By Deane Barker on March 21, 2012
Wikipedia Didn’t Kill Britannica. Windows Did: An interesting look at what doomed Brittanica. The authors argue that it wasn’t Wikipedia, but Encarta that did it in.
In 1990, the company had $650 million in revenue. In 1996, it was being sold off in toto for $135 million. What happened in between was Encarta.
[…] Encarta was an inexpensive, multimedia, not-at-all comprehensive encyclopedia that helped Microsoft sell Windows PCs to families. And once you had a PC in the living room or den where the encyclopedia used to be, it was all over for Mighty Britannica.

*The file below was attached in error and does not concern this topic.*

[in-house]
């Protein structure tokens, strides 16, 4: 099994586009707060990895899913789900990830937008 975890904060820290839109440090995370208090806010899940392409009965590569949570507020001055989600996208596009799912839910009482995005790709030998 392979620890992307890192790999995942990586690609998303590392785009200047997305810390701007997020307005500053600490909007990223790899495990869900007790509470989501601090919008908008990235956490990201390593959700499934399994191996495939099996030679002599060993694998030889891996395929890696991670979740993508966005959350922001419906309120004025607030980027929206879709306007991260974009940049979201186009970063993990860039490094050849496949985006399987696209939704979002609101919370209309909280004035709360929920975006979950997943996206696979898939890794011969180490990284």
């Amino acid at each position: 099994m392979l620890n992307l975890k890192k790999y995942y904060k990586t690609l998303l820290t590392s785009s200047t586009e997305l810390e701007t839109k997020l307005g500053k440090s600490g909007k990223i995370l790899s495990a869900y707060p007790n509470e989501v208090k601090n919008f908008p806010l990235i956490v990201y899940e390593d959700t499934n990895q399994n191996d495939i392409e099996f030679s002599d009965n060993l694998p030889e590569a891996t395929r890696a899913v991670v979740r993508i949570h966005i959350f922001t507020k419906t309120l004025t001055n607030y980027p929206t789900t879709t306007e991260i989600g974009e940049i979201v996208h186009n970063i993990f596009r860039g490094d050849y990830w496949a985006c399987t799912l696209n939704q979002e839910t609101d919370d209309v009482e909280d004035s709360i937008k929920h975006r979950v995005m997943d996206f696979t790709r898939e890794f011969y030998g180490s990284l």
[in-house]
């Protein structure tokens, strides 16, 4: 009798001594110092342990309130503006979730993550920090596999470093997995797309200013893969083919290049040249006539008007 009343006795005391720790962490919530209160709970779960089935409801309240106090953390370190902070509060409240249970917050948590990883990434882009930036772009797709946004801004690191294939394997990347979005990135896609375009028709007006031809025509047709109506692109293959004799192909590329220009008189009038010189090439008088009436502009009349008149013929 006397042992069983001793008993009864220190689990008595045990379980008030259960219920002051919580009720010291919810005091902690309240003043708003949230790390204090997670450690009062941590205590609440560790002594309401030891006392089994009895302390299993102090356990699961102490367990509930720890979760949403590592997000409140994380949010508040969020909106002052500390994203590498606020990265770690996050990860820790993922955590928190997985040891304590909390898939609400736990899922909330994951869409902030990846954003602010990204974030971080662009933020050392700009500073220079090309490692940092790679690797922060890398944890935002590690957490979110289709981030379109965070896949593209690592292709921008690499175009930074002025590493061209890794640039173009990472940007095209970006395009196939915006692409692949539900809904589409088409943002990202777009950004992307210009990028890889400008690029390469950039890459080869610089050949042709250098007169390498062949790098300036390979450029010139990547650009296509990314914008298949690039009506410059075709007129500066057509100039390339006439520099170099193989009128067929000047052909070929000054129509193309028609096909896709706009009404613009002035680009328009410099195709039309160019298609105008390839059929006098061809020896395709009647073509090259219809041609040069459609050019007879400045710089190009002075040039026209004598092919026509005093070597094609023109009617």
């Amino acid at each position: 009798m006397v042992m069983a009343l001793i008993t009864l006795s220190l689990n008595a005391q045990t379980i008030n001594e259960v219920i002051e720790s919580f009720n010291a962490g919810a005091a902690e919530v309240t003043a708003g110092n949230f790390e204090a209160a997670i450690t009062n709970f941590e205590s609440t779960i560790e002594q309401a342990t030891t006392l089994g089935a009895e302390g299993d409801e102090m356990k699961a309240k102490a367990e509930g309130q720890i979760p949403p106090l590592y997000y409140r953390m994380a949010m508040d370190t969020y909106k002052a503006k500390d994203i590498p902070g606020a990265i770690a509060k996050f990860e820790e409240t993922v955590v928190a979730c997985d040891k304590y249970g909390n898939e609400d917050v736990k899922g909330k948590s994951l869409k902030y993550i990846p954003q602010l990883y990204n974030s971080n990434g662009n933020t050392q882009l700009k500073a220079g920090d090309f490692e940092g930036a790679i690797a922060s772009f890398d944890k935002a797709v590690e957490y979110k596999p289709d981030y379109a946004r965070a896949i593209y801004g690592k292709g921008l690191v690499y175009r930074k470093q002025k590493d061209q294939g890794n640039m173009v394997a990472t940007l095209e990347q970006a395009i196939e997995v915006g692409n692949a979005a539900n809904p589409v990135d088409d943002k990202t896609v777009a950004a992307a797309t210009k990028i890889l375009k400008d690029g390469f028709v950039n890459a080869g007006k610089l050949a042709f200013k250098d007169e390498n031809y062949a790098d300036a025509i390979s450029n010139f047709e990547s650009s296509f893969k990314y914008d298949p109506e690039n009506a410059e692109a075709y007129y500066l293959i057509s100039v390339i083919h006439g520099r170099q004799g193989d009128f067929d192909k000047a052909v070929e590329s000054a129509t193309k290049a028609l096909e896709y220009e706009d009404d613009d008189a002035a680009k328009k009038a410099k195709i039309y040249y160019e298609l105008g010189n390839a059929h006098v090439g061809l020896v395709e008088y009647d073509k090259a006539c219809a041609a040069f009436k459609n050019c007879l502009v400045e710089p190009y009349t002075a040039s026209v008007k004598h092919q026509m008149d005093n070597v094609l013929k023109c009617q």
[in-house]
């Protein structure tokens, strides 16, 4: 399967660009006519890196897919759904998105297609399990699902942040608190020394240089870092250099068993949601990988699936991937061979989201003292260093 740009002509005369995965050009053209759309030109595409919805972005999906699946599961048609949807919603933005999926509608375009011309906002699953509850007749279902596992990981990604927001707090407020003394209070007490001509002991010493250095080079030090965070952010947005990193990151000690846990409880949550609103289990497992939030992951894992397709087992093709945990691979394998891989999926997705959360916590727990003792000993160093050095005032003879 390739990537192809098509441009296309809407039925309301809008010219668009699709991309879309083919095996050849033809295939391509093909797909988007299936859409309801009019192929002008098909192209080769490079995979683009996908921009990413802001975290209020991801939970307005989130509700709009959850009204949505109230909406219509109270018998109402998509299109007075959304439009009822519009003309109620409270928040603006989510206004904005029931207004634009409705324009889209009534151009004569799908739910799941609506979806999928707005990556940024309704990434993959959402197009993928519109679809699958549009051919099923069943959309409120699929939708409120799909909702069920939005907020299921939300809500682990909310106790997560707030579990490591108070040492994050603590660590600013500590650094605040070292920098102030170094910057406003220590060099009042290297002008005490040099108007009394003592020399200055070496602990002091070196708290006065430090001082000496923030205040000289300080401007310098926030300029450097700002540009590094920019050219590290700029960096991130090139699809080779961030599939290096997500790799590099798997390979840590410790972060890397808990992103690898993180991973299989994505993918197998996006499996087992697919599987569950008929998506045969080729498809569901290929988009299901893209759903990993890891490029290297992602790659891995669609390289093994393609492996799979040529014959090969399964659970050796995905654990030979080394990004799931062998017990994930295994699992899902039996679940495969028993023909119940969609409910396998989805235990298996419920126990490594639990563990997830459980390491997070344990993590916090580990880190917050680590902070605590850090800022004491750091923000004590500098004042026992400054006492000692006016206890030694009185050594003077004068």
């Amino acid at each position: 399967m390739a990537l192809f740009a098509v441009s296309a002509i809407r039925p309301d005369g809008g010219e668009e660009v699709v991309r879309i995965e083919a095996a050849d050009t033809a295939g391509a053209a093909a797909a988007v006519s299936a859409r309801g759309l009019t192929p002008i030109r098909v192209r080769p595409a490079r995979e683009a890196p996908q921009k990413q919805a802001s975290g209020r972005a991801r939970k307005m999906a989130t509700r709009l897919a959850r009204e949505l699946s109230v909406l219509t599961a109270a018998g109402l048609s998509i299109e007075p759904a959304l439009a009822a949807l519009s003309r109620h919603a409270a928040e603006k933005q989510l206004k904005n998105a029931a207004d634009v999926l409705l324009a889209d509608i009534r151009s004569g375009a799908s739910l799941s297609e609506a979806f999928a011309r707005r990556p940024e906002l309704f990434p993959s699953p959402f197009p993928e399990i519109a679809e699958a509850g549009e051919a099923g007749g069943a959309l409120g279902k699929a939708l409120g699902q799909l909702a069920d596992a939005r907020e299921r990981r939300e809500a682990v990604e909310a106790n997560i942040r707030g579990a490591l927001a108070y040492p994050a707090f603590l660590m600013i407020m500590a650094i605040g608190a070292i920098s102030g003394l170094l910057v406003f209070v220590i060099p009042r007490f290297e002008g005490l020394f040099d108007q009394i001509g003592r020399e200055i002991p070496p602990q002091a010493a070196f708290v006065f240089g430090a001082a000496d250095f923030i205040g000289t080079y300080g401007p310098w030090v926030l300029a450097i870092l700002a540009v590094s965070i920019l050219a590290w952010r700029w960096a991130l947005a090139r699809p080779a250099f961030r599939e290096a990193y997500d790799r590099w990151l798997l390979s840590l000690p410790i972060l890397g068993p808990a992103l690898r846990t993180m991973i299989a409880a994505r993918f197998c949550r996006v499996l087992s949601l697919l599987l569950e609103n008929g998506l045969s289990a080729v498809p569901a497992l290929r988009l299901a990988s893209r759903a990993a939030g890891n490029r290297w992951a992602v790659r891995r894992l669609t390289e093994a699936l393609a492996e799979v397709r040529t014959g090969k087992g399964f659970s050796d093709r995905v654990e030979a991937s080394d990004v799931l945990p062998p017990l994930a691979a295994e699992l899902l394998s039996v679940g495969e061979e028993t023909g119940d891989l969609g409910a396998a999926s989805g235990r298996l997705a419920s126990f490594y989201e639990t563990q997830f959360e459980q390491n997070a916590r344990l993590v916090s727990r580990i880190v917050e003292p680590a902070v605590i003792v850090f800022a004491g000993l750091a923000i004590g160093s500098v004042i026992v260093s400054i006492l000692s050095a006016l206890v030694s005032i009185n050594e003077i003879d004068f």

When Wikipedia emerged five years later, Britannica was already a weakened giant. It wasn’t a free and open encyclopedia that defeated its print edition. It was the personal computer itself.
I also read a couple of eulogies for Brittanica this morning that are worth looking at. Both argue that it wasn’t the actual knowledge in Brittanica that provided the value, rather it was the organization of that knowledge – the ambitious drive to amass all off human knowledge into a single volume.
- Knowledge is a property of the network: Mapping Britannica’s world in a Wikipedia age
- What We’ve Lost With the Demise of Print Encyclopedias